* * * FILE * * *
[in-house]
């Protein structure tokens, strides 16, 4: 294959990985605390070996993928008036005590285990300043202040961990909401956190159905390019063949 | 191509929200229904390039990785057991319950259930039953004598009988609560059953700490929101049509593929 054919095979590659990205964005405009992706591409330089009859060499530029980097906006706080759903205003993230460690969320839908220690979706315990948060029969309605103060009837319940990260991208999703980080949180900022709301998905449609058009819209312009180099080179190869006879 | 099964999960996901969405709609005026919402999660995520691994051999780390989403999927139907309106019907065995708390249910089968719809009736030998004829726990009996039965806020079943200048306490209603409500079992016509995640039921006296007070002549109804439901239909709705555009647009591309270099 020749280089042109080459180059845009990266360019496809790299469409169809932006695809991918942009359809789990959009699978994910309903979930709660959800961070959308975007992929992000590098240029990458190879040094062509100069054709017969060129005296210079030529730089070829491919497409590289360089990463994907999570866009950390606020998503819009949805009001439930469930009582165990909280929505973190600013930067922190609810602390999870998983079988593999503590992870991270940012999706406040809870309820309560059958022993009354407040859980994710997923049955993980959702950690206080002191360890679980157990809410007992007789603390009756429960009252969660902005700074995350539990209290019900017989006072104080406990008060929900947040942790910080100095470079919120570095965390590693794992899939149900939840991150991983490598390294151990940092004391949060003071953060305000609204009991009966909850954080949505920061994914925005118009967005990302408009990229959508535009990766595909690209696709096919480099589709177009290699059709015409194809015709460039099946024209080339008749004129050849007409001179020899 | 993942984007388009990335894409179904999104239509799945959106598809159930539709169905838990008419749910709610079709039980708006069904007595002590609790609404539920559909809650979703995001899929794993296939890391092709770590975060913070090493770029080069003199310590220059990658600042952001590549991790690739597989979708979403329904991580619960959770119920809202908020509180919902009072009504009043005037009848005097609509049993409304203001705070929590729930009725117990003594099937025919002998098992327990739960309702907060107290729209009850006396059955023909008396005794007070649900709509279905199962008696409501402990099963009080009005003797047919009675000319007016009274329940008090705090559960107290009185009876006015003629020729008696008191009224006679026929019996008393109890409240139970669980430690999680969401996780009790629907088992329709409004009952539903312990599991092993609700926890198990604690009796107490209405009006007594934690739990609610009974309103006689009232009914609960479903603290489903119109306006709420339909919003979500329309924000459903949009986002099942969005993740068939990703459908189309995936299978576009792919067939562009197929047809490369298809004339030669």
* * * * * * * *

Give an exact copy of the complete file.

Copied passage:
[in-house]
């Protein structure tokens, strides 16, 4: 294959990985605390070996993928008036005590285990300043202040961990909401956190159905390019063949 | 191509929200229904390039990785057991319950259930039953004598009988609560059953700490929101049509593929 054919095979590659990205964005405009992706591409330089009859060499530029980097906006706080759903205003993230460690969320839908220690979706315990948060029969309605103060009837319940990260991208999703980080949180900022709301998905449609058009819209312009180099080179190869006879 | 099964999960996901969405709609005026919402999660995520691994051999780390989403999927139907309106019907065995708390249910089968719809009736030998004829726990009996039965806020079943200048306490209603409500079992016509995640039921006296007070002549109804439901239909709705555009647009591309270099 020749280089042109080459180059845009990266360019496809790299469409169809932006695809991918942009359809789990959009699978994910309903979930709660959800961070959308975007992929992000590098240029990458190879040094062509100069054709017969060129005296210079030529730089070829491919497409590289360089990463994907999570866009950390606020998503819009949805009001439930469930009582165990909280929505973190600013930067922190609810602390999870998983079988593999503590992870991270940012999706406040809870309820309560059958022993009354407040859980994710997923049955993980959702950690206080002191360890679980157990809410007992007789603390009756429960009252969660902005700074995350539990209290019900017989006072104080406990008060929900947040942790910080100095470079919120570095965390590693794992899939149900939840991150991983490598390294151990940092004391949060003071953060305000609204009991009966909850954080949505920061994914925005118009967005990302408009990229959508535009990766595909690209696709096919480099589709177009290699059709015409194809015709460039099946024209080339008749004129050849007409001179020899 | 993942984007388009990335894409179904999104239509799945959106598809159930539709169905838990008419749910709610079709039980708006069904007595002590609790609404539920559909809650979703995001899929794993296939890391092709770590975060913070090493770029080069003199310590220059990658600042952001590549991790690739597989979708979403329904991580619960959770119920809202908020509180919902009072009504009043005037009848005097609509049993409304203001705070929590729930009725117990003594099937025919002998098992327990739960309702907060107290729209009850006396059955023909008396005794007070649900709509279905199962008696409501402990099963009080009005003797047919009675000319007016009274329940008090705090559960107290009185009876006015003629020729008696008191009224006679026929019996008393109890409240139970669980430690999680969401996780009790629907088992329709409004009952539903312990599991092993609700926890198990604690009796107490209405009006007594934690739990609610009974309103006689009232009914609960479903603290489903119109306006709420339909919003979500329309924000459903949009986002099942969005993740068939990703459908189309995936299978576009792919067939562009197929047809490369298809004339030669």